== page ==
Cashpoint fraud hits £61m as thieves target security flaws

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The Independent Online

Cash machine fraud has soared by 85 per cent to £61m during the past year, as Eastern European gangs targeted weak links in security with sophisticated techniques.

Cash machine fraud has soared by 85 per cent to £61m during the past year, as Eastern European gangs targeted weak links in security with sophisticated techniques.

Well-disguised "skimming" devices at cashpoints, which copy card details, allied to miniature cameras to record Pins were the main reason behind the huge rise, the Association of Payment Clearing Services (Apacs) said. The introduction of "chip-and-Pin" debit and credit cards, which should become the majority next year, would, however, stymie the crooks because the skimming system would not be able to pick up the card details.

The skimming devices are tailor-made to match the colour and texture of the machines that are targeted, and fit over the slot where the card goes, recording data from its magnetic strip as the card passes into the machine. The cameras are attached along the top inside edge of the cash machines, and record the keystrokes used with a card.

This method lets gangsters capture many more card details more quickly than with other commonly-used methods, including "shoulder surfing" - where they watch a user enter a Pin and then steal the card - or the "Lebanese loop", which uses a slim plastic loop put into the card slot so that the card is retained.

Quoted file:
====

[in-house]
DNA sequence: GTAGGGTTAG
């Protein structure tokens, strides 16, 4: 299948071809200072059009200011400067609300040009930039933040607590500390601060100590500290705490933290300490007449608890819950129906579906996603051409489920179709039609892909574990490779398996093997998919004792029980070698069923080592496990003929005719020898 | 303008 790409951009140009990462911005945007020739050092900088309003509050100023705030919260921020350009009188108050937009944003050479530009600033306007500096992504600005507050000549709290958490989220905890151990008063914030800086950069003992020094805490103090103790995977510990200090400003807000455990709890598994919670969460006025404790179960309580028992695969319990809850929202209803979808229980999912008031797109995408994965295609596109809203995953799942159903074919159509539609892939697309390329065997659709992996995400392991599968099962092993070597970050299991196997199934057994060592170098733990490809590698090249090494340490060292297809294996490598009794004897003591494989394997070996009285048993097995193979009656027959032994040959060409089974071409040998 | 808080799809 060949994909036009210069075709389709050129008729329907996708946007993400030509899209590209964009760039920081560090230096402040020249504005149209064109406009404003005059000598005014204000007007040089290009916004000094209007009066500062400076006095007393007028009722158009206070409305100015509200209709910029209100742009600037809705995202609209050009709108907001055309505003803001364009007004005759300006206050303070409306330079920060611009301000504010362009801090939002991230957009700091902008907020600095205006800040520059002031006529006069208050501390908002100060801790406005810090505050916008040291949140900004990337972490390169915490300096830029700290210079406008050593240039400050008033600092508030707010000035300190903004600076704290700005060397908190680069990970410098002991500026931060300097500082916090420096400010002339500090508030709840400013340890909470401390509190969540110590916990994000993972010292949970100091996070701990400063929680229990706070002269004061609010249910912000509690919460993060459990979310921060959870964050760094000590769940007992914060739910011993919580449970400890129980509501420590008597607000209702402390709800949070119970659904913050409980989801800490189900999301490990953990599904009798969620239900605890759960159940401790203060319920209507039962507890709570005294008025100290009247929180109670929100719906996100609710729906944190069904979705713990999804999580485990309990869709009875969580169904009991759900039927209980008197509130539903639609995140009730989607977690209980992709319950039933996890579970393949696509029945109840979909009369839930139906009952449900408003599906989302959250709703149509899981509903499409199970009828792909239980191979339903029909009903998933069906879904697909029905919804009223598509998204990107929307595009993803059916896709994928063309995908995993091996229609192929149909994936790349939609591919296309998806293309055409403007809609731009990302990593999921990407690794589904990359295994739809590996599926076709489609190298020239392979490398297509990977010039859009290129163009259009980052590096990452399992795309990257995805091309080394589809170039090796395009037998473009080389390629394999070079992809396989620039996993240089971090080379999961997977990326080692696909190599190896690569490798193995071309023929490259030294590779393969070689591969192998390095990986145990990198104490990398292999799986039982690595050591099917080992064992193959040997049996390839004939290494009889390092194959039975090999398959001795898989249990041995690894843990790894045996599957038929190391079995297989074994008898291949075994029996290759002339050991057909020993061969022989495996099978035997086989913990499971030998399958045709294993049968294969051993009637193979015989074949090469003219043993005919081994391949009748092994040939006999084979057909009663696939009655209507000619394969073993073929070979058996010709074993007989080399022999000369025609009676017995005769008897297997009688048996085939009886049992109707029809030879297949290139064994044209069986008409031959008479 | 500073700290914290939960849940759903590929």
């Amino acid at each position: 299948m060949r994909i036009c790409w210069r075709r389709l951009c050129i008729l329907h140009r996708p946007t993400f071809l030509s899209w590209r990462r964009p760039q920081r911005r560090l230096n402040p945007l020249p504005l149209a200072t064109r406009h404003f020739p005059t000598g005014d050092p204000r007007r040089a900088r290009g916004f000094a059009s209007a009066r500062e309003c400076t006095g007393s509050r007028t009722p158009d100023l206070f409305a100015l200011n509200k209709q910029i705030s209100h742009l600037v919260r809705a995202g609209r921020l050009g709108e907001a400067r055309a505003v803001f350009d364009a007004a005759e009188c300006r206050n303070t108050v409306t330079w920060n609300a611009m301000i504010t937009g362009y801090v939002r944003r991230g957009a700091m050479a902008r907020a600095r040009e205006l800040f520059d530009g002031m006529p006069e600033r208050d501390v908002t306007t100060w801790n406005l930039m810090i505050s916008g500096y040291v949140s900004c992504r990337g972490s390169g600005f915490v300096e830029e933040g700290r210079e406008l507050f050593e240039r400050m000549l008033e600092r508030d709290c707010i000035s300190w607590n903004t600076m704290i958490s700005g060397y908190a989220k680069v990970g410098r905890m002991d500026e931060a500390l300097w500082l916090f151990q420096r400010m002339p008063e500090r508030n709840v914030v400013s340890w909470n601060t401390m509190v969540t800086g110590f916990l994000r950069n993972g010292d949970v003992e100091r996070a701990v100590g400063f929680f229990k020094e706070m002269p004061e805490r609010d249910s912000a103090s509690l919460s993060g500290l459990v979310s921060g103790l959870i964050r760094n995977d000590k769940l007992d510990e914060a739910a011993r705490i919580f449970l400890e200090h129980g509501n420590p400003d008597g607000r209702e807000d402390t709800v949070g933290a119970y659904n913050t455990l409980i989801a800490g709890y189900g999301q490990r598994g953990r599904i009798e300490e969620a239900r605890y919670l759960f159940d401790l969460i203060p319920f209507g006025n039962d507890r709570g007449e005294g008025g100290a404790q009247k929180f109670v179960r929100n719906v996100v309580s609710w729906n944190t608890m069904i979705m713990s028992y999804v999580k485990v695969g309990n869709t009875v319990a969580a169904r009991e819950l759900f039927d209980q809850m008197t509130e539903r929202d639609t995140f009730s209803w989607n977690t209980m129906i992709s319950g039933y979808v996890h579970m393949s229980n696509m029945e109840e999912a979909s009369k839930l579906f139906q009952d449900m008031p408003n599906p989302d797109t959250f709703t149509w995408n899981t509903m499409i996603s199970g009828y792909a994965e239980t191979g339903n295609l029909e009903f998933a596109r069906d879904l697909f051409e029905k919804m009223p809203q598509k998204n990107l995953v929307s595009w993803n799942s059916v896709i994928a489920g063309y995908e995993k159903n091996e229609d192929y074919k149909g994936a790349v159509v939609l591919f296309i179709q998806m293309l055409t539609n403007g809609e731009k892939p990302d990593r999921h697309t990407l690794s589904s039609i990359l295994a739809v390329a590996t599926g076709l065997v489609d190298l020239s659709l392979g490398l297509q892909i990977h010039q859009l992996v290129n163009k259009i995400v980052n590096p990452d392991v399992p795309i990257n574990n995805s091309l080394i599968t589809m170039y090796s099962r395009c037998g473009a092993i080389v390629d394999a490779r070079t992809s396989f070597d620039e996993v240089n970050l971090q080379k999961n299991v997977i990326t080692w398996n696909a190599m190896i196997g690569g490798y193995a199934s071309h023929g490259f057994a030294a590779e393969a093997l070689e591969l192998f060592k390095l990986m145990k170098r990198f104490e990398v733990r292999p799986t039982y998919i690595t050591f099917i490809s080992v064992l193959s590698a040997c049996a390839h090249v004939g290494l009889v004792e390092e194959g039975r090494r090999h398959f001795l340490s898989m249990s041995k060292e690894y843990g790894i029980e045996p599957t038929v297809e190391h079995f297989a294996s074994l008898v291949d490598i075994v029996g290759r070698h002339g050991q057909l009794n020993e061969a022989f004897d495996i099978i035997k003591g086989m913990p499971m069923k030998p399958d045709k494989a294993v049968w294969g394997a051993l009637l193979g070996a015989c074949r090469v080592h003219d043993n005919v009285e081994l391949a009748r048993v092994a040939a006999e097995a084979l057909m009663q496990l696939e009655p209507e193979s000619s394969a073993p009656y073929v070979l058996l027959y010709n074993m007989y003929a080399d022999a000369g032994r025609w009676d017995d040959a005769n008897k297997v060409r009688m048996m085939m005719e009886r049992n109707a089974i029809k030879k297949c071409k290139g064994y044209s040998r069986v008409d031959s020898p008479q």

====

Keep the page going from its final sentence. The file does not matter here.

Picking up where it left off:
"Using card skimmers, they can probably get 40 cards in an hour, with far less risk than the other two methods," a spokeswoman for Apacs said. The initial targets for the skimming systems had been popular ATMs in London.

The British Transport Police this week circulated photos of a skimming system that was used at Hammersmith underground station in October on a Barclays cash machine there. A member of London Underground staff at Vauxhall station is understood to have lost a significant amount of money after using a cash machine there which had been tampered with.

"We have 50,000 machines and not all of them have CCTV [to catch criminals fitting fakes] and not all are bank-owned," an Apacs spokeswoman said. "The majority of those which are targeted are owned by banks - they see 97 per cent of transactions.

"They have been targeting machines outside supermarkets, petrol stations, and now we have had reports from the length and breadth of the country - they have moved up the country along the motorway networks."

Banks have not released details on how many people were hit by the crime, nor the average amount lost, or how many cash machines had been used for the crimes. Where customers can show that they have not willingly divulged their Pin to someone else, they are entitled to a refund on any losses.

However, Apacs believes the majority of cash machines are safe, with £144bn of money safely withdrawn in 2003. There are 42 million customers who, between them, own 65.5million cards. By the end of this year, 36 million chip-and-Pin cards will have been issued.

The Apacs spokeswoman said: "Criminals are making extra efforts to target cash machines before chip-and-Pin is fully rolled out. In the meantime we all need to be more vigilant when we use our cards."

Total card fraud rose by 18 per cent to £478.8m in the 12 months to June 2004. Counterfeit card fraud fell by two per cent to £123m; lost and stolen card fraud rose by 11 per cent to £118.8m and identity theft rose 50 per cent to £37m.

The police have set up a special task force to tackle gangs that target cash machines. About one-third of cases involving card fraud are reckoned to be the work of gangs, and at the start of the year they were mainly concentrated in the South-east. The sophistication of the gangs' organisation has even spread abroad, with holidaying Britons finding that their details have been captured in popular holiday spots such as Spain.

The average legal withdrawal from a cash machine is about £60. However, criminals will take out the maximum possible in any 24-hour period, often £300 or more. "They prefer money rather than goods," the spokeswoman said.